The discovery of MHC molecules dates back to the early 20th century, when scientists were studying the phenomenon of tissue rejection in organ transplantation. They observed that transplanted tissues from genetically different individuals were rejected by the recipient`s immune system, while those from genetically identical individuals (such as identical twins) were accepted. This suggested that there was some genetic factor that determined the compatibility of tissues between individuals.
In 1937, Peter Gorer, a British immunologist, identified four antigens on the surface of red blood cells that were responsible for blood transfusion reactions. He named them A, B, C and D. He also noticed that these antigens were inherited in a Mendelian fashion and were linked to each other on the same chromosome. He speculated that these antigens might be involved in tissue rejection as well.
In 1948, George Snell, an American geneticist, confirmed Gorer`s hypothesis by showing that mice that differed in the A and B antigens also differed in their ability to accept or reject skin grafts from each other. He named the genetic locus that controlled these antigens as H-2 (for histocompatibility-2), and later showed that it was located on chromosome 17. He also discovered that the H-2 locus was very complex and contained multiple genes that encoded different types of antigens.
In 1958, Jean Dausset, a French immunologist, discovered a similar system of antigens in humans, which he called human leukocyte antigens (HLA). He found that these antigens were present on the surface of white blood cells and were also involved in tissue rejection. He also showed that the HLA genes were located on chromosome 6 and were inherited as a haplotype (a set of genes that are inherited together).
In 1969, Baruj Benacerraf, a Venezuelan-American immunologist, discovered another function of the HLA antigens: they were essential for the activation of T cells, a type of immune cell that recognizes and kills foreign invaders. He showed that T cells could only recognize antigens that were presented by HLA molecules on the surface of antigen-presenting cells (APCs), such as macrophages or dendritic cells. He also found that different HLA molecules could present different types of antigens to different subsets of T cells.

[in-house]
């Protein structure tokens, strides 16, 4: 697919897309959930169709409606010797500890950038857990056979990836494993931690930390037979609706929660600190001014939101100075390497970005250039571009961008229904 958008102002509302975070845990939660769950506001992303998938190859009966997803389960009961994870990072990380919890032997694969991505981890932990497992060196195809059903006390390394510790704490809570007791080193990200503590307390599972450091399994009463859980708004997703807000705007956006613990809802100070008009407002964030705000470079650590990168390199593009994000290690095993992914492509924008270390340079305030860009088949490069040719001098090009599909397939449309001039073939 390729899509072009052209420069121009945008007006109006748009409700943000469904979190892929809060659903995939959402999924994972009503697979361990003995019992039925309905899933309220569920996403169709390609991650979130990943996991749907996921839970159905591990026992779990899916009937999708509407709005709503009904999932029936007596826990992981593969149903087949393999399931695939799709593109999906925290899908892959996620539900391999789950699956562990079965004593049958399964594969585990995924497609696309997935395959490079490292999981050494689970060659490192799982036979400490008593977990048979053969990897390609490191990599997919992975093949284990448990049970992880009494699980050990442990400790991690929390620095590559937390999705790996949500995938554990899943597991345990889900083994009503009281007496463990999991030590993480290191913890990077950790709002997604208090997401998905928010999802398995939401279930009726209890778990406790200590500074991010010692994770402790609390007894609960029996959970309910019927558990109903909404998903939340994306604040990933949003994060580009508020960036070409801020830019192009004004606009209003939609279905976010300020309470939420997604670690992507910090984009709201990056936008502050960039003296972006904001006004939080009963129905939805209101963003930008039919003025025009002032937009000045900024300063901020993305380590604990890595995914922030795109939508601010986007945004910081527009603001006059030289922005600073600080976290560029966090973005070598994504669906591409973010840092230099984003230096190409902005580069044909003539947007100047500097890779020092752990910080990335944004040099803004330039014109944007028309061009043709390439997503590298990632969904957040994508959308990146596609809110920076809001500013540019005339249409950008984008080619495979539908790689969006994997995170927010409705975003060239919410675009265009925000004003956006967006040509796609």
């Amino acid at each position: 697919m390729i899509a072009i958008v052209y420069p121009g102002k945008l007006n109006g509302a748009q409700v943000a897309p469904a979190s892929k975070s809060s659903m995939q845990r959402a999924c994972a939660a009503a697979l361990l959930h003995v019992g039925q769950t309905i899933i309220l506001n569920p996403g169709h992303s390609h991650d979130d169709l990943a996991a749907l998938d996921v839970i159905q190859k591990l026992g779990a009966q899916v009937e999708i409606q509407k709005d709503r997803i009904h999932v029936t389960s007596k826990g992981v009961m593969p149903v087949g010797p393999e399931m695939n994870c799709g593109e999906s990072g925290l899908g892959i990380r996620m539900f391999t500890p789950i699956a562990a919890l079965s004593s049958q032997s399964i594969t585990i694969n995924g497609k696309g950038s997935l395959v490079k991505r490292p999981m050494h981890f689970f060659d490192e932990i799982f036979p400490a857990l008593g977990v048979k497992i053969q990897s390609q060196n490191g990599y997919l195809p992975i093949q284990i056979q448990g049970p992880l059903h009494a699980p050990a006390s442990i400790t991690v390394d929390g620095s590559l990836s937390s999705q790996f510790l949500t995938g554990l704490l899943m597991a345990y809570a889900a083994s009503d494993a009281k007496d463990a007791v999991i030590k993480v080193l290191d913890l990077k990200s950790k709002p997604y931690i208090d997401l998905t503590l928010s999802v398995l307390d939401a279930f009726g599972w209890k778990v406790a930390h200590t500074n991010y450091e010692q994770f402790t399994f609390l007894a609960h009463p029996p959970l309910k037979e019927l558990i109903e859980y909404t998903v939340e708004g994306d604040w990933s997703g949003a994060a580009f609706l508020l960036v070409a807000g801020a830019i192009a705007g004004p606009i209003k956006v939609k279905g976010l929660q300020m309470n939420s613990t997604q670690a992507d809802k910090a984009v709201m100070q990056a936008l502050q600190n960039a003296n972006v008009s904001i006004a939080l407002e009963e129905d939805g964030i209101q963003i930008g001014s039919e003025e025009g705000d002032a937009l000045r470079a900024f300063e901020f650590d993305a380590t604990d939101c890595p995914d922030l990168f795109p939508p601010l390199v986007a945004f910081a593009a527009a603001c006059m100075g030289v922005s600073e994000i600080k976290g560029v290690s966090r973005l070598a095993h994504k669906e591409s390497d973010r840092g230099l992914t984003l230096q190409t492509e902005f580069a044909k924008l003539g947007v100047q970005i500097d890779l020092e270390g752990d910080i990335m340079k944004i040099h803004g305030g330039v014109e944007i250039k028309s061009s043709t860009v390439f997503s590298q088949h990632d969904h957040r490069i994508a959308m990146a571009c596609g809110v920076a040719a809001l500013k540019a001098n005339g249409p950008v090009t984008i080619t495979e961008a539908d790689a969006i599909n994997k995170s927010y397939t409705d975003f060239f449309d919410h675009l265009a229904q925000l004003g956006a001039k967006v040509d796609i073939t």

In 1974, Rolf Zinkernagel and Peter Doherty, two Australian immunologists, demonstrated the molecular mechanism of how T cells recognize antigens presented by MHC molecules. They showed that T cells have receptors (TCRs) that bind to both the antigen and the MHC molecule on the APCs. They also showed that T cells can only recognize antigens presented by MHC molecules that match their own (self-MHC), and not those from other individuals (non-self-MHC). This explained why transplanted tissues from non-self-MHC donors were rejected by the recipient`s immune system.
In 1980, Snell, Dausset and Benacerraf were awarded the Nobel Prize in Physiology or Medicine for their discoveries of the MHC molecules and their role in immune recognition and response. Since then, many more genes and molecules have been identified within the MHC complex, which is now known as the major histocompatibility complex (MHC). The MHC is divided into three classes: class I, class II and class III. Class I and II molecules are involved in antigen presentation to T cells, while class III molecules encode other proteins involved in immune regulation. The MHC is also highly polymorphic, meaning that there are many different variants (alleles) of each gene within the population. This diversity ensures that each individual has a unique set of MHC molecules that can present a wide range of antigens to their immune system.